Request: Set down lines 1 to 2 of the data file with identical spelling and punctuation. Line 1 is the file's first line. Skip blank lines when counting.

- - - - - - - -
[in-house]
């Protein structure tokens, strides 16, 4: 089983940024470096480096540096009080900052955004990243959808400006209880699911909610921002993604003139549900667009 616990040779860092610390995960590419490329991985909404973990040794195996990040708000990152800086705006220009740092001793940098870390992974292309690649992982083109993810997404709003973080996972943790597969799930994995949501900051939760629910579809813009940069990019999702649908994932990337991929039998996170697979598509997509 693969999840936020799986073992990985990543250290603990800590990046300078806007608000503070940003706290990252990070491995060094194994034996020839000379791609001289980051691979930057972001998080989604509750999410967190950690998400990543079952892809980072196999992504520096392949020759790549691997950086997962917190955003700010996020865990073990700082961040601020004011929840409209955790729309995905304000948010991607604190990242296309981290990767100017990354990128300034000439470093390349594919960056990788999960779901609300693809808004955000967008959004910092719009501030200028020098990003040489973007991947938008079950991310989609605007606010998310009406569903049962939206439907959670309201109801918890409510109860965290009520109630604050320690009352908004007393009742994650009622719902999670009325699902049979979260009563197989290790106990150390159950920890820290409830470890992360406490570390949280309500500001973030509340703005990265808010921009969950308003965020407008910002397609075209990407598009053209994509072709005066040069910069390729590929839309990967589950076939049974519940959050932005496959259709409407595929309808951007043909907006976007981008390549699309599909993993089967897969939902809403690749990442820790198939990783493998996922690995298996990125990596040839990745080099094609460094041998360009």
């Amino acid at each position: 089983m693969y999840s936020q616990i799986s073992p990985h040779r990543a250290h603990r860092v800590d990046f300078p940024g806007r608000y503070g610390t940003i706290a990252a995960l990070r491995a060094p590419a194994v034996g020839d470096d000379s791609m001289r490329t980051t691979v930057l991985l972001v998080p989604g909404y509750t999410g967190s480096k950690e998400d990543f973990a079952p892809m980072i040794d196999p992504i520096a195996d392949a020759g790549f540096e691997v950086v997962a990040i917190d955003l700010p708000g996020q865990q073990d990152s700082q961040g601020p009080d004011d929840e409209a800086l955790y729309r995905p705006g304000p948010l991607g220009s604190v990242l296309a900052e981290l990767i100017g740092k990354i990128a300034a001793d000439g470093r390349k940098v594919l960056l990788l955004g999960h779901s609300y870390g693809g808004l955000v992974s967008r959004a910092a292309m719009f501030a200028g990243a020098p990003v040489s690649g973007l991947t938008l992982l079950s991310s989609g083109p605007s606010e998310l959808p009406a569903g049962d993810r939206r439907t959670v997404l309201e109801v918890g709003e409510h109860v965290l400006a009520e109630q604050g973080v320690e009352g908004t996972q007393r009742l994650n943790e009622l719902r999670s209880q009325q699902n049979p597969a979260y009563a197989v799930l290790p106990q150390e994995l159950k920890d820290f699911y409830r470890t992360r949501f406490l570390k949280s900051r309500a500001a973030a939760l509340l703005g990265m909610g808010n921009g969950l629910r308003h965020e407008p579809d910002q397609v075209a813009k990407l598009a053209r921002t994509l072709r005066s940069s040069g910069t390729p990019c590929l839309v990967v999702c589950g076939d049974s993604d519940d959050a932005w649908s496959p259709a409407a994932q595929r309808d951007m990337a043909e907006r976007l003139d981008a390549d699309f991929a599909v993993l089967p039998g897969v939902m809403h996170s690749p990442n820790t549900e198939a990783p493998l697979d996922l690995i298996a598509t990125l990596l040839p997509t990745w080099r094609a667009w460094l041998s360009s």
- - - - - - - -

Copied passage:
[in-house]
């Protein structure tokens, strides 16, 4: 089983940024470096480096540096009080900052955004990243959808400006209880699911909610921002993604003139549900667009 616990040779860092610390995960590419490329991985909404973990040794195996990040708000990152800086705006220009740092001793940098870390992974292309690649992982083109993810997404709003973080996972943790597969799930994995949501900051939760629910579809813009940069990019999702649908994932990337991929039998996170697979598509997509 693969999840936020799986073992990985990543250290603990800590990046300078806007608000503070940003706290990252990070491995060094194994034996020839000379791609001289980051691979930057972001998080989604509750999410967190950690998400990543079952892809980072196999992504520096392949020759790549691997950086997962917190955003700010996020865990073990700082961040601020004011929840409209955790729309995905304000948010991607604190990242296309981290990767100017990354990128300034000439470093390349594919960056990788999960779901609300693809808004955000967008959004910092719009501030200028020098990003040489973007991947938008079950991310989609605007606010998310009406569903049962939206439907959670309201109801918890409510109860965290009520109630604050320690009352908004007393009742994650009622719902999670009325699902049979979260009563197989290790106990150390159950920890820290409830470890992360406490570390949280309500500001973030509340703005990265808010921009969950308003965020407008910002397609075209990407598009053209994509072709005066040069910069390729590929839309990967589950076939049974519940959050932005496959259709409407595929309808951007043909907006976007981008390549699309599909993993089967897969939902809403690749990442820790198939990783493998996922690995298996990125990596040839990745080099094609460094041998360009």